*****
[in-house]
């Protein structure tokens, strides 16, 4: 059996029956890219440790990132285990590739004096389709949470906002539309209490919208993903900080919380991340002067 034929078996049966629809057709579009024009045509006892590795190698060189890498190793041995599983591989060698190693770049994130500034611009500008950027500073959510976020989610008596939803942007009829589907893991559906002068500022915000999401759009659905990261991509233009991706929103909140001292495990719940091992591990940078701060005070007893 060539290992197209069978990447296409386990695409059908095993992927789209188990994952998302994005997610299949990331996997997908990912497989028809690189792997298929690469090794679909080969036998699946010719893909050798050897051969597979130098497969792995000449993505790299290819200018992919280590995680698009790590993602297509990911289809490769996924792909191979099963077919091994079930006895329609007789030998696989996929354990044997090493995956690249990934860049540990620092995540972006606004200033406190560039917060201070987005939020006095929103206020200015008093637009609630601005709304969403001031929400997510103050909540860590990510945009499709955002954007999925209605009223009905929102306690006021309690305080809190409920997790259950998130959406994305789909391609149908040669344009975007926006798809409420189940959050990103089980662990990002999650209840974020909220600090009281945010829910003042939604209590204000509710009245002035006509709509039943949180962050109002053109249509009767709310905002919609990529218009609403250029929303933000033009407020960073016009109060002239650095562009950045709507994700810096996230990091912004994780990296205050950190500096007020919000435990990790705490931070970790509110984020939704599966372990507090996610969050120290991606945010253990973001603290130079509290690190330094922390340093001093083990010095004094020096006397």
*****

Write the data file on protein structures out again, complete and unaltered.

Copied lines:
[in-house]
């Protein structure tokens, strides 16, 4: 059996029956890219440790990132285990590739004096389709949470906002539309209490919208993903900080919380991340002067 034929078996049966629809057709579009024009045509006892590795190698060189890498190793041995599983591989060698190693770049994130500034611009500008950027500073959510976020989610008596939803942007009829589907893991559906002068500022915000999401759009659905990261991509233009991706929103909140001292495990719940091992591990940078701060005070007893 060539290992197209069978990447296409386990695409059908095993992927789209188990994952998302994005997610299949990331996997997908990912497989028809690189792997298929690469090794679909080969036998699946010719893909050798050897051969597979130098497969792995000449993505790299290819200018992919280590995680698009790590993602297509990911289809490769996924792909191979099963077919091994079930006895329609007789030998696989996929354990044997090493995956690249990934860049540990620092995540972006606004200033406190560039917060201070987005939020006095929103206020200015008093637009609630601005709304969403001031929400997510103050909540860590990510945009499709955002954007999925209605009223009905929102306690006021309690305080809190409920997790259950998130959406994305789909391609149908040669344009975007926006798809409420189940959050990103089980662990990002999650209840974020909220600090009281945010829910003042939604209590204000509710009245002035006509709509039943949180962050109002053109249509009767709310905002919609990529218009609403250029929303933000033009407020960073016009109060002239650095562009950045709507994700810096996230990091912004994780990296205050950190500096007020919000435990990790705490931070970790509110984020939704599966372990507090996610969050120290991606945010253990973001603290130079509290690190330094922390340093001093083990010095004094020096006397």